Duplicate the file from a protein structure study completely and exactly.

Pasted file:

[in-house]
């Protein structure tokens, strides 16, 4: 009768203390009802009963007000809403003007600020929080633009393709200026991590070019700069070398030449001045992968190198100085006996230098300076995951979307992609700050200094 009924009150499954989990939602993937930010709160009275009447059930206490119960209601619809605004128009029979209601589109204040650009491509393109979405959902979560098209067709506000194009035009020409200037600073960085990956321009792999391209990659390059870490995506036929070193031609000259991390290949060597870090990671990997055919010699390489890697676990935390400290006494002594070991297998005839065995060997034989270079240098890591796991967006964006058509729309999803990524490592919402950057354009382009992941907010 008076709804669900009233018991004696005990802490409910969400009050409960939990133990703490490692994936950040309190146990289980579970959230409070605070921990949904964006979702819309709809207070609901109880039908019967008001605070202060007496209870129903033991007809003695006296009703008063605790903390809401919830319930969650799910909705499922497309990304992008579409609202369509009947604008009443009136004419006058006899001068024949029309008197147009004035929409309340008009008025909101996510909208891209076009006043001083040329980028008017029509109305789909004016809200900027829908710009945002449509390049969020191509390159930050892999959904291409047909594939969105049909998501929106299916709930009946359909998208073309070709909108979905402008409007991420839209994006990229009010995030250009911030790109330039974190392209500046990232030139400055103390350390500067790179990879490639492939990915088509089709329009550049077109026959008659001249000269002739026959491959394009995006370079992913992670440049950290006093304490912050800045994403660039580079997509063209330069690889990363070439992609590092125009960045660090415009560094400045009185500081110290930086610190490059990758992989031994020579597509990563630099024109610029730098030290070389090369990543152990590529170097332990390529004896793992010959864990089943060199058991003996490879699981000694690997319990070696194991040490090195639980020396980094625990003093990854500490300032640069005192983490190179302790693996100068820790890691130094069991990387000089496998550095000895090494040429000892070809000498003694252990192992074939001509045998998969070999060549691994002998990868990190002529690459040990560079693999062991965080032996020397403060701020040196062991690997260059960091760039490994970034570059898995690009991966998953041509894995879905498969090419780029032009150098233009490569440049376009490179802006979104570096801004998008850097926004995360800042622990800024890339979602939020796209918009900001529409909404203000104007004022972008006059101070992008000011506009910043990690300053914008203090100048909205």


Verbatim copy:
[in-house]
């Protein structure tokens, strides 16, 4: 009768203390009802009963007000809403003007600020929080633009393709200026991590070019700069070398030449001045992968190198100085006996230098300076995951979307992609700050200094 009924009150499954989990939602993937930010709160009275009447059930206490119960209601619809605004128009029979209601589109204040650009491509393109979405959902979560098209067709506000194009035009020409200037600073960085990956321009792999391209990659390059870490995506036929070193031609000259991390290949060597870090990671990997055919010699390489890697676990935390400290006494002594070991297998005839065995060997034989270079240098890591796991967006964006058509729309999803990524490592919402950057354009382009992941907010 008076709804669900009233018991004696005990802490409910969400009050409960939990133990703490490692994936950040309190146990289980579970959230409070605070921990949904964006979702819309709809207070609901109880039908019967008001605070202060007496209870129903033991007809003695006296009703008063605790903390809401919830319930969650799910909705499922497309990304992008579409609202369509009947604008009443009136004419006058006899001068024949029309008197147009004035929409309340008009008025909101996510909208891209076009006043001083040329980028008017029509109305789909004016809200900027829908710009945002449509390049969020191509390159930050892999959904291409047909594939969105049909998501929106299916709930009946359909998208073309070709909108979905402008409007991420839209994006990229009010995030250009911030790109330039974190392209500046990232030139400055103390350390500067790179990879490639492939990915088509089709329009550049077109026959008659001249000269002739026959491959394009995006370079992913992670440049950290006093304490912050800045994403660039580079997509063209330069690889990363070439992609590092125009960045660090415009560094400045009185500081110290930086610190490059990758992989031994020579597509990563630099024109610029730098030290070389090369990543152990590529170097332990390529004896793992010959864990089943060199058991003996490879699981000694690997319990070696194991040490090195639980020396980094625990003093990854500490300032640069005192983490190179302790693996100068820790890691130094069991990387000089496998550095000895090494040429000892070809000498003694252990192992074939001509045998998969070999060549691994002998990868990190002529690459040990560079693999062991965080032996020397403060701020040196062991690997260059960091760039490994970034570059898995690009991966998953041509894995879905498969090419780029032009150098233009490569440049376009490179802006979104570096801004998008850097926004995360800042622990800024890339979602939020796209918009900001529409909404203000104007004022972008006059101070992008000011506009910043990690300053914008203090100048909205």